Red Tent Living

reframing femininity

For November, Red Tent Living is reflecting on the following words, “Where Do I Belong?”.  We invite you to join us, or to consider exploring the idea further with a Red Tent Dinner.

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Welcome to Red Tent Living

Welcome to what is slowly unfolding as Red Tent Living!  Continue reading “Welcome to Red Tent Living”

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Below, you’ll find the latest from the Red Tent Women. We invite you to ponder, comment, and share. Above all, we hope you’ll take part.

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True Belonging

The debris of my story, and life as a single woman, often fill me with doubt that I belong – anywhere. When doubt is winning, I tend to withdraw into silence and ruminate on all the reasons why I don’t belong. Continue reading “True Belonging”

Weird Company

There is the question
of bearing witness, of being yourself seen
by yourself, & seen clearly, cleanly,
without weapon or bible in hand;
as this was the wish,
the sturdy & not-so-secret wish
of those who named us—

–David Rivard

This past summer, I found myself in a church meeting surrounded by eight other congregants, the head pastors, their wives, and a church elder. We had asked for a meeting to discuss a recent high-profile court case in our community, in which a prominent youth leader at a sister church was being tried for a felony sexual crime against one of the girls who was under his leadership. Continue reading “Weird Company”

No Place and Every Place

I pre-ordered Brené Brown’s new book on belonging as soon as I heard about it, both because I respect her work, and even more, because questions about belonging come up consistently for me. Continue reading “No Place and Every Place”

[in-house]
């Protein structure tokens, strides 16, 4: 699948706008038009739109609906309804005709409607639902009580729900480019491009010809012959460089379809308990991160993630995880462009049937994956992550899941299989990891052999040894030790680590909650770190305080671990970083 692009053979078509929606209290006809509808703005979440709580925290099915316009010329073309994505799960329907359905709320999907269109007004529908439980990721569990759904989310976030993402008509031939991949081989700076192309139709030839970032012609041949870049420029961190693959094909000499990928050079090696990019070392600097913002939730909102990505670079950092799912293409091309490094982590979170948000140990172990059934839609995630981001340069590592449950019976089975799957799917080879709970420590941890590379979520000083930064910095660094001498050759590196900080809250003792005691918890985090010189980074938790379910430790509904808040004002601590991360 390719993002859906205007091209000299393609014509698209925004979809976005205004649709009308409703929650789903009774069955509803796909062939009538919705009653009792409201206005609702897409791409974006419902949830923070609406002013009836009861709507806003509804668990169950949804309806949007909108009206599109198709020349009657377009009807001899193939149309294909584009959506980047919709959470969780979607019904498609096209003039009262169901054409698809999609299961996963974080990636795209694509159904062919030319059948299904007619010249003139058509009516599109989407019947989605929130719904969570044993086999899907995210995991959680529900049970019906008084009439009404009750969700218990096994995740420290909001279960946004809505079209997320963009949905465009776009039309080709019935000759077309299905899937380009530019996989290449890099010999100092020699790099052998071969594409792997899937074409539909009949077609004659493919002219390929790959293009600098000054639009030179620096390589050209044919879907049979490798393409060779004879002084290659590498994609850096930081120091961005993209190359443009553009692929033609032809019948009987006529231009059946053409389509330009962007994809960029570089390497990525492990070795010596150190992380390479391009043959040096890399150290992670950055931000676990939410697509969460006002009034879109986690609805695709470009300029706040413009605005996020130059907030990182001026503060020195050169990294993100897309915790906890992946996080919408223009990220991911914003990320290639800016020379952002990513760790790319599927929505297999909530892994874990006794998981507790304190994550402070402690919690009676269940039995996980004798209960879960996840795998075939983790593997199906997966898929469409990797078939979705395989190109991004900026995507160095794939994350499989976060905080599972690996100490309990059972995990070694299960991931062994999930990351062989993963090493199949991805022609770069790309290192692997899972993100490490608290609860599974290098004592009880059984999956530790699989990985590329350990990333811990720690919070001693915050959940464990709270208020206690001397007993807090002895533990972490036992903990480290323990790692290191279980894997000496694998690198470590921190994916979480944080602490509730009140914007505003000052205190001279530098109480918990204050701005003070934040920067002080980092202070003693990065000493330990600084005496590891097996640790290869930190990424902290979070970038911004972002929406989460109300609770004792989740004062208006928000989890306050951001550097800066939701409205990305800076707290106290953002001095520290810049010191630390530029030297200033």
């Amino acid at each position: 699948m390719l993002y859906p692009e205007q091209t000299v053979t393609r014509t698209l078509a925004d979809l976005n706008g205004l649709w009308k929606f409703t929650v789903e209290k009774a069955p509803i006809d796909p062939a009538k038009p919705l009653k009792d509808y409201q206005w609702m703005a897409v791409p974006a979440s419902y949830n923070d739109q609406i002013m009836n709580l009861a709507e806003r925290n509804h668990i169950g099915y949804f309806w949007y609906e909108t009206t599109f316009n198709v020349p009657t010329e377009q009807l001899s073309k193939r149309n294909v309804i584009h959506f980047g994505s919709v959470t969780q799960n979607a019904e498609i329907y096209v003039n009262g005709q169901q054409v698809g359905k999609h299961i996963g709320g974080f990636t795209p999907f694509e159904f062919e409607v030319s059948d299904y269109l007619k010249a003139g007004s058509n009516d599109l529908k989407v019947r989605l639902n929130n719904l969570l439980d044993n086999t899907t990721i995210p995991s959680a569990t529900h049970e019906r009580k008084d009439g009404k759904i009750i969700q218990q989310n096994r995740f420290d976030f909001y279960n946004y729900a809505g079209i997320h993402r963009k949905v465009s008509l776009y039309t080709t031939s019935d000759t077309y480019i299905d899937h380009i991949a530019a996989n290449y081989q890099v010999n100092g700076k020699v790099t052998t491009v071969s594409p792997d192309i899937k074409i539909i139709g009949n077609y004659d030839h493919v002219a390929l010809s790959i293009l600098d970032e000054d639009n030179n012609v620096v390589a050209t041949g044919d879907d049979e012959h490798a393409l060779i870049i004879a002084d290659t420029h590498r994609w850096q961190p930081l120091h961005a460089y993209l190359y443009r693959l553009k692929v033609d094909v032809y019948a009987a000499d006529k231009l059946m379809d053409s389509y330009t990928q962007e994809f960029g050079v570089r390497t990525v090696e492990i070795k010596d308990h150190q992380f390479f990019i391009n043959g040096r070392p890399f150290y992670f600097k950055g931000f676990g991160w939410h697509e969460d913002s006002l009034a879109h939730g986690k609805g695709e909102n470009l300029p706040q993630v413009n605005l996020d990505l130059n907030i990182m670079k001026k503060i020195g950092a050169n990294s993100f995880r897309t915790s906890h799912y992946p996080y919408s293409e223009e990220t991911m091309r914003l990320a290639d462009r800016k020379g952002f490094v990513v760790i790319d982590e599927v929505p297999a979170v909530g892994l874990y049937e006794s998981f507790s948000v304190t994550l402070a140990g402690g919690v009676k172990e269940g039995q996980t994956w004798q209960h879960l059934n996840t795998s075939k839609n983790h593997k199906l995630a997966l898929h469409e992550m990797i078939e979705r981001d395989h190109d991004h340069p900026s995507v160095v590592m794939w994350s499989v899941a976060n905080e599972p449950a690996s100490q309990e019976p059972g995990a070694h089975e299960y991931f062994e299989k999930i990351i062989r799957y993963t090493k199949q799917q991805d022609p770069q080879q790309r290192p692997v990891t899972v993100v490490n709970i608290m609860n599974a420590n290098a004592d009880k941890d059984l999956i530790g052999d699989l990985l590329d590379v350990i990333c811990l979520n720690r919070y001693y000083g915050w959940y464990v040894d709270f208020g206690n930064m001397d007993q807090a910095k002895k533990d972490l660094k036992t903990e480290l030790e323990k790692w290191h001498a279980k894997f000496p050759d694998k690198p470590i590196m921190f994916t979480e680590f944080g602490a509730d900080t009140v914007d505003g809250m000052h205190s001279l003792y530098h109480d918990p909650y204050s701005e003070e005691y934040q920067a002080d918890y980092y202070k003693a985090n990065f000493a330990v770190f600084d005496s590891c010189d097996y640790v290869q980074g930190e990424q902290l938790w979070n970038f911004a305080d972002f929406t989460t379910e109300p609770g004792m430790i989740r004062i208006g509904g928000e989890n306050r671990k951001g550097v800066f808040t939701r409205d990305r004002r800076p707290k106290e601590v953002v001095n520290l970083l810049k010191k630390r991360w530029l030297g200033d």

Baby Pomegranate

My child is currently about the size of a pomegranate. At 17 weeks pregnant, I’m slowly starting to develop a “baby bump”—evidence that our sweet little pomegranate is growing steadily while continuing to make their home within me for the next twenty-something weeks. Continue reading “Baby Pomegranate”


As I write this morning, I am sitting in my favorite coffee shop. Gathered around me are different groups—a large circle of women discussing a book; friends chatting in hushed voices over steaming pumpkin-spiced drinks; and businesspeople analyzing marketing plans. I recall a time that sitting here, observing all of this connection, would have made me feel alone—unseen, misfit, outcast. Continue reading “Enough”

We Belong to Each Other

If I told you how much my life changed when I met my friend and survivor Esperance, you might roll your eyes and tell me you’ve heard that story before. The headline? “Sheltered white woman is shocked into reality after meeting a war survivor in Congo.” Continue reading “We Belong to Each Other”


I’ve become an old lady about church. As of lately, I’ve wanted to be a part of a body where the church doesn’t come with an app, the pastor doesn’t wear skinny jeans, and people bring actual Bibles with pages as opposed to iPads and smart phones. Continue reading “Framily”

Keeper of Stories

*Editorial note: This essay includes a story of pregnancy and loss tied to violence.

The question of where I belong calls me first to my middle and high school days…such a wild time of life. I have three middle schoolers who tell me stories of belonging and stories of not belonging. However, sitting in the middle of pregnancy and infant loss month, I wonder if perhaps the babies themselves are asking, “Do I belong? Does my story belong?” Continue reading “Keeper of Stories”

The Cost of Belonging

I could hardly stand the excitement I felt to be shopping with my mother for a skirt to match my Blue Bird vest. Some six- year old girls were talking about joining Brownies but my mother said Blue Birds and Camp Fire Girls had a much nicer camp and that sounded great. Continue reading “The Cost of Belonging”

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